The making of Tend

Editor’s note: In this Motionographer Guest Post, we’re excited to bring you some insight from Tom Judd and Ed Barrett of Animade regarding the making of their recent film, Tend.

This year we produced something that we’ve always wanted to as a studio: a short film.

We pride ourselves on encouraging passion projects at Animade, and both of us enjoyed making short films for our MAs, but since then we never found the opportunity.

So when WeTransfer got in touch to say they’d like us to make an animation for their new site, WePresent, we realised this was our big chance – and we leapt at it.

Together we devised a storyline and script, and when it came to animation production time the entire team got on board (as well as a few fantastic freelancers). There was an amazing sense of team spirit during those months as we each picked away at individual scenes and little details that would all be brought together in one collaborative whole.

In the beginning, perhaps the most challenging aspect of the project was the very loose brief. Having few limitations allows for incredible creative free reign, but it can also make finding a starting point tricky, so we tried to set a framework for ourselves.

From quite early on we were drawn to the idea of a film about ‘the best thing in the world’; what it would do, how it would affect people’s lives and what stories could revolve around it.

We thought it would be this singular entity that characters come to, gather round, worship – you can get anything from it, and it does anything for you.

It was like a magical, genie-like entity that rang of technology and consumerism. In those early days when we were chatting about what we wanted the film to be about, we always had the core theme of distraction, but it got pulled in different directions. As we developed the idea it became about constantly consuming and asking, what’s the price to pay for having this thing that’s always giving you what you want?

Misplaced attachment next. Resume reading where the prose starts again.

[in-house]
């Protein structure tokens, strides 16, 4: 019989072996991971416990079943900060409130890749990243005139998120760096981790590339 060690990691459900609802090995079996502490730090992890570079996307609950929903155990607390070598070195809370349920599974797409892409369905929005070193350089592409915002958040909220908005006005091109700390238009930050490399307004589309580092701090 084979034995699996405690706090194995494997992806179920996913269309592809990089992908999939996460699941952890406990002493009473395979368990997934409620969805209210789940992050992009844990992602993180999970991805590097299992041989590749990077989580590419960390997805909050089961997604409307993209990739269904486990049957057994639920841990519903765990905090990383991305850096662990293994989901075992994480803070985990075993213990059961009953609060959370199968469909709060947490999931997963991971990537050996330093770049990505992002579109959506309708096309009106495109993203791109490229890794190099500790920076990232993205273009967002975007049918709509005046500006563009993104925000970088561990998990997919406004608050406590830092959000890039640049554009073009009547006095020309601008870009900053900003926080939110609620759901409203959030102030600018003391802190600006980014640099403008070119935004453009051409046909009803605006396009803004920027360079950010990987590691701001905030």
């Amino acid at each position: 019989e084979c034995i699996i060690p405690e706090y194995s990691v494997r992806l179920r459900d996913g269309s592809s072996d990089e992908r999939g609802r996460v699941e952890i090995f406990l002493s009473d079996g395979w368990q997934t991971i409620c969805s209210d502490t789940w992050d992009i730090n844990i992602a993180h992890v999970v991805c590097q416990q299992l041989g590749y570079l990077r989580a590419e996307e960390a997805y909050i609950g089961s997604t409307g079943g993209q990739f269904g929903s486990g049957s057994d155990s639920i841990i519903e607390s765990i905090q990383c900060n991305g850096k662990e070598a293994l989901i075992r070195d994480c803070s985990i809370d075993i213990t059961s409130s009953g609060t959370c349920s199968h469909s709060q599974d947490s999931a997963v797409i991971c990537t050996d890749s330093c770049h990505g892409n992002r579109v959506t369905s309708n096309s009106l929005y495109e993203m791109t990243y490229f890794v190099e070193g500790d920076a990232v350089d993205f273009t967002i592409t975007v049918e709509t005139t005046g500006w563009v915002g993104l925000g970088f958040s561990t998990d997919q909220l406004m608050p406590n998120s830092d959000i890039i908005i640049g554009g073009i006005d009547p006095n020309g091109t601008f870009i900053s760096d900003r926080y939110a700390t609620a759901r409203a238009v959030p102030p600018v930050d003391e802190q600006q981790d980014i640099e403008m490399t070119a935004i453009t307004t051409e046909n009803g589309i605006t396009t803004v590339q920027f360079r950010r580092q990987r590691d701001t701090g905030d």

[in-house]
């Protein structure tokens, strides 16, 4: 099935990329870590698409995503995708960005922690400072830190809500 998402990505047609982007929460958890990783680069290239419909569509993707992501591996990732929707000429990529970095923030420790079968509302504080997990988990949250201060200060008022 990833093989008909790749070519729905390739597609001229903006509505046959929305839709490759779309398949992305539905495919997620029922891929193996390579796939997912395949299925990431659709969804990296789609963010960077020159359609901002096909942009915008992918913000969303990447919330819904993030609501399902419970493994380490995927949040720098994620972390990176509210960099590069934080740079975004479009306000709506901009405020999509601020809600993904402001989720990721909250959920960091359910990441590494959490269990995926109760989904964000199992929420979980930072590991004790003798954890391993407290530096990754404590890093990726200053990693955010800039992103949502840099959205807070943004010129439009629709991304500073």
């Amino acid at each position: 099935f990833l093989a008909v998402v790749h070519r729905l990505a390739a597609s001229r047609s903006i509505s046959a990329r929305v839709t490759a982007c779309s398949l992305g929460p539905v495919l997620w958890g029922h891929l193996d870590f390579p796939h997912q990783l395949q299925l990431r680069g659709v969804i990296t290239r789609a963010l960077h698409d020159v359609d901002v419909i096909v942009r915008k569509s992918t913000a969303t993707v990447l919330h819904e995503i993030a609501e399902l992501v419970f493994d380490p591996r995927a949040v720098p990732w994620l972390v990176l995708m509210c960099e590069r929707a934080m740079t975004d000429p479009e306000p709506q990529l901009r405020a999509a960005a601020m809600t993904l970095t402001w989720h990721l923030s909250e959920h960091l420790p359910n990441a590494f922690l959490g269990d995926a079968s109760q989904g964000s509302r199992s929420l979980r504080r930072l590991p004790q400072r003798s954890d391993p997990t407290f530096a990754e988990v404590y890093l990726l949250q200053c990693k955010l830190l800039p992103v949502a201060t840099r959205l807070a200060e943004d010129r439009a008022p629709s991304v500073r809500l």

We built the story up into something quite complex, but as we began to strip more and more things away, turning that story in our heads, it became easier to tell.

The film’s narrative follows the daily routine of a father and daughter who live in the wilderness. On the first day, we’re seeing everything working as it should do; life is beautiful, relaxed and calm, and the pair get what they need from their surrounding environment without taking too much.

We see how their small campfire helps build their relationship – allowing warmth and light for them to play games, providing cooked food – and we learn that the father is drawn to the fire as part of his instinct to protect his daughter. It’s almost like another dependant, as he feeds his daughter a sausage and then feeds the fire with a log in turn.

But mid-way through the film, we begin to notice a growing unease as the father’s attention is increasingly focused on the fire and away from his daughter.

We felt that this was a relatable angle to the story, as it’s human nature to get distracted by things that we think are very important at the time – sometimes to the detriment of our relationships. In modern life this could be to do with phones, or work… or making films!